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It seems like every time I try to create a pure CSS layout it takes me much longer than if I'd use a table or two. Getting three columns to be equal lengths with different amounts of data seems to require particular fancy hacks, especially when dealing with cross-browser issues.

My Question:

Who are these few tables going to hurt?

Tables seem to work particularly well on tabular data — why are they so reviled in this day and age? Google.com has a table in its source code, so do many other sites (stackoverflow.com does not by the way).

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Stackoverflow does have tables in certain part (as of December 2008) like the user page. –  alex Dec 2 '08 at 0:34
    
CSS: Challenges of being a CSS-P –  KMån Mar 26 '11 at 18:57
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21 Answers

Since this is stack**overflow**, I'll give you my programmer's answer

semantics 101

First take a look at this code and think about what's wrong here...

class car {
    int wheels = 4;
    string engine;
}

car mybike = new car();
mybike.wheels = 2;
mybike.engine = null;

The problem, of course, is that a bike is not a car. The car class is an inappropriate class for the bike instance. The code is error-free, but is semantically incorrect. It reflects poorly on the programmer.

semantics 102

Now apply this to document markup. If your document needs to present tabular data, then the appropriate tag would be <table>. If you place navigation into a table however, then you're misusing the intended purpose of the <table> element. In the second case, you're not presenting tabular data -- you're (mis)using the <table> element to achieve a presentational goal.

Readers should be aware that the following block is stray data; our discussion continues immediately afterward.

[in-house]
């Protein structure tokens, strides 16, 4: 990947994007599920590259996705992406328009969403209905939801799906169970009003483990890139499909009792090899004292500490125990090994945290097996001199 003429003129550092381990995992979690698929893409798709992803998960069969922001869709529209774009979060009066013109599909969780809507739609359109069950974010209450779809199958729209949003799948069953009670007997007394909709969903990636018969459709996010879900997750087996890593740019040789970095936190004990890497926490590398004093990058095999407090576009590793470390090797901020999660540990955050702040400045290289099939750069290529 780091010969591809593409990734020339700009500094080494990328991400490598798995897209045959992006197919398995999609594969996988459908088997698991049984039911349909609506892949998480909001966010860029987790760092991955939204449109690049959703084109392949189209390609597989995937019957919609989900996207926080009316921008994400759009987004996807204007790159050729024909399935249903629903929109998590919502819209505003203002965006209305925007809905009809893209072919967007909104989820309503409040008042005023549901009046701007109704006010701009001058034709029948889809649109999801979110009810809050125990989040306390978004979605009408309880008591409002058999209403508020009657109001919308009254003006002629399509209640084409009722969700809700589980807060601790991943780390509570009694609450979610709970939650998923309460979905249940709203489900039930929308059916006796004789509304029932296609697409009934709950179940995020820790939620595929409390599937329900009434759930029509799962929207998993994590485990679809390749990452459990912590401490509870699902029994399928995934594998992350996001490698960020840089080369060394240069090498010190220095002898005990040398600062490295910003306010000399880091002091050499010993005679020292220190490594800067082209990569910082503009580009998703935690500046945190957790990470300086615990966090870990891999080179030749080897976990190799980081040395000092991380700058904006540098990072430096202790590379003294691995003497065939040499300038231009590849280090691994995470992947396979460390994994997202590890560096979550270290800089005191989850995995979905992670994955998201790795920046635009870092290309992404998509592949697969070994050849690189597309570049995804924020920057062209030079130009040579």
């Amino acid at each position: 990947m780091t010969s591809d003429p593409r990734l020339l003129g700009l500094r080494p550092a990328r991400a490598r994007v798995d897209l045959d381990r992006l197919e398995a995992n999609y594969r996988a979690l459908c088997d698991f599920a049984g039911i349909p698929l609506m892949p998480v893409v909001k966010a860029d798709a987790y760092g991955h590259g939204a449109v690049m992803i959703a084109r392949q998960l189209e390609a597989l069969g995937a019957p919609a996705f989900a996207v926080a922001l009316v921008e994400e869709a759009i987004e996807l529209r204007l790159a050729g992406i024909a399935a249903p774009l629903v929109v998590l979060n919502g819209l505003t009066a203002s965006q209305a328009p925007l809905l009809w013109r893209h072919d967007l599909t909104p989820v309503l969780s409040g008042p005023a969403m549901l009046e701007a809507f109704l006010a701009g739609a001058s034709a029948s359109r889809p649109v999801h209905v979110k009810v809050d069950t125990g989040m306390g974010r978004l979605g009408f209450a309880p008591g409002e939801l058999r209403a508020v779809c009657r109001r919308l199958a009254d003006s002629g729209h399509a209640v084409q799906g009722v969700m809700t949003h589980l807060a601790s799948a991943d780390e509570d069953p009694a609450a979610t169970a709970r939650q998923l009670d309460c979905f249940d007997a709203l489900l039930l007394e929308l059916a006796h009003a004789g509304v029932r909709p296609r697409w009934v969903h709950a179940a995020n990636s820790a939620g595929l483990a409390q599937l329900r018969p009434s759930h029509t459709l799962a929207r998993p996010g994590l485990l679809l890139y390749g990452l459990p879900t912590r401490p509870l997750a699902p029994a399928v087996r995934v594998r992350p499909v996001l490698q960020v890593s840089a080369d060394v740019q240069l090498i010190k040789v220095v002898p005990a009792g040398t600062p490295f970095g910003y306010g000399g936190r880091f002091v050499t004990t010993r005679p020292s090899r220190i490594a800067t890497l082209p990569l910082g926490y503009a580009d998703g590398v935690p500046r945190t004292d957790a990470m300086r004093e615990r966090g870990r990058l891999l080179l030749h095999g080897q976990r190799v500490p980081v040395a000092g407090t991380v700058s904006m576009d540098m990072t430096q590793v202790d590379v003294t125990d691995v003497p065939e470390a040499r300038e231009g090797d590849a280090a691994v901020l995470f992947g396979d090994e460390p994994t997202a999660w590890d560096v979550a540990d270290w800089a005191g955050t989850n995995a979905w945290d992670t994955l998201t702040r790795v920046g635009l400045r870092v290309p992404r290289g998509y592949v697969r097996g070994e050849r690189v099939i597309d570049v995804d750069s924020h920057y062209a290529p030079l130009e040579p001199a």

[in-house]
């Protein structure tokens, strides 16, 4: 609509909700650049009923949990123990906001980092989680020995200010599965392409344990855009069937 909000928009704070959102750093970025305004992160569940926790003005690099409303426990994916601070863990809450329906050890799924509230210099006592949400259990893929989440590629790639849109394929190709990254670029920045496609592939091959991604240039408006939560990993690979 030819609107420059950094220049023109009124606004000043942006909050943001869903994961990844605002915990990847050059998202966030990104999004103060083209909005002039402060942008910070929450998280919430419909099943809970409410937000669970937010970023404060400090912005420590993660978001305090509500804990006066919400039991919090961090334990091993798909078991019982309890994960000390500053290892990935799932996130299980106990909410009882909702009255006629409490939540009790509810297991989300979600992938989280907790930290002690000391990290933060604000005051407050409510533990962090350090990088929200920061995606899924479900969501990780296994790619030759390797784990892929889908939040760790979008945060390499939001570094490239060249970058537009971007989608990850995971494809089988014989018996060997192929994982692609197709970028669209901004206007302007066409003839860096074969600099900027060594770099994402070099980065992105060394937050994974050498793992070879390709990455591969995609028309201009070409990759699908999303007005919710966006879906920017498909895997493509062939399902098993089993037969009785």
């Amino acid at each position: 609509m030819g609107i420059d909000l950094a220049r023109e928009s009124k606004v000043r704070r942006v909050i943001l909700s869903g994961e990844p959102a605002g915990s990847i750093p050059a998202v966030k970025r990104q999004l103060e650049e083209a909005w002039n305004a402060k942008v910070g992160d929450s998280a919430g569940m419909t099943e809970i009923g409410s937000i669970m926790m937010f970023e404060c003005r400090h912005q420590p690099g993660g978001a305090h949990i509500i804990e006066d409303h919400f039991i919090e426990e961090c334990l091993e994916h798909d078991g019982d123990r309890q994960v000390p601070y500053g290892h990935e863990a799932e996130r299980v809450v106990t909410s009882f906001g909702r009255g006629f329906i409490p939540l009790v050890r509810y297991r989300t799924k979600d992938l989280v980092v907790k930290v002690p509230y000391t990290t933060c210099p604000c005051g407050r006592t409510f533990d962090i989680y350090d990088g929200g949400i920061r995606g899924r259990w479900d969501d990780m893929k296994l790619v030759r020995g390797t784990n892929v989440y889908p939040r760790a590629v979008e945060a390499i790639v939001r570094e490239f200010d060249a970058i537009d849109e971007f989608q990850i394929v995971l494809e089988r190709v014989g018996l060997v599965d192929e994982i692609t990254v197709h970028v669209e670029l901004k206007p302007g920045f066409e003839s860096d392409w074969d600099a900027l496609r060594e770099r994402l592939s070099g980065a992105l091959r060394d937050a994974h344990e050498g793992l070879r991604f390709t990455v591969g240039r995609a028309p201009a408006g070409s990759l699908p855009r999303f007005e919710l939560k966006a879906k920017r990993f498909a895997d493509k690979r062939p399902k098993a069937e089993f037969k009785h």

conclusion

Whom does this hurt? No one. Who benefits if you use semantic markup? You -- and your professional reputation. Now go and do the right thing.

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Like a lot of things, it's a good idea that often gets carried too far. I like a div+css driven layout because it's usually quite easy to change the appearance, even drastically, just through the stylesheet. It's also nice to be friendly to lower-level browsers, screen readers, etc. But like most decisions in programming, the purpose of the site and the cost of development should be considered in making a decision. Neither side is the right way to go 100% of the time.

BTW, I think everyone agrees that tables should be used for tabular data.

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In the real world, your chances of taking one design and totally reskinning it without touching the markup are pretty remote. It's fine for blogs and concocted demos like the csszengarden, but it's a bogus benefit on any site with a moderately complex design, really. Using a CMS is far more important.

DIVs plus CSS != semantic, either. Good HTML is well worthwhile for SEO and accessibility always, whether tables or CSS are used for layout. You get really efficient, fast web designs by combining really simple tables with some good CSS.

Table layouts can be more accessible than CSS layouts, and the reverse is also true - it depends TOTALLY on the source order of the content, and just because you avoided tables does not mean users with screen readers will automatically have a good time on your site. Layout tables are irrelevant to screen reader access provided the content makes sense when linearised, exactly the same as if you do CSS layout. Data tables are different; they are really hard to mark up properly and even then the users of screen reader software generally don't know the commands they need to use to understand the data.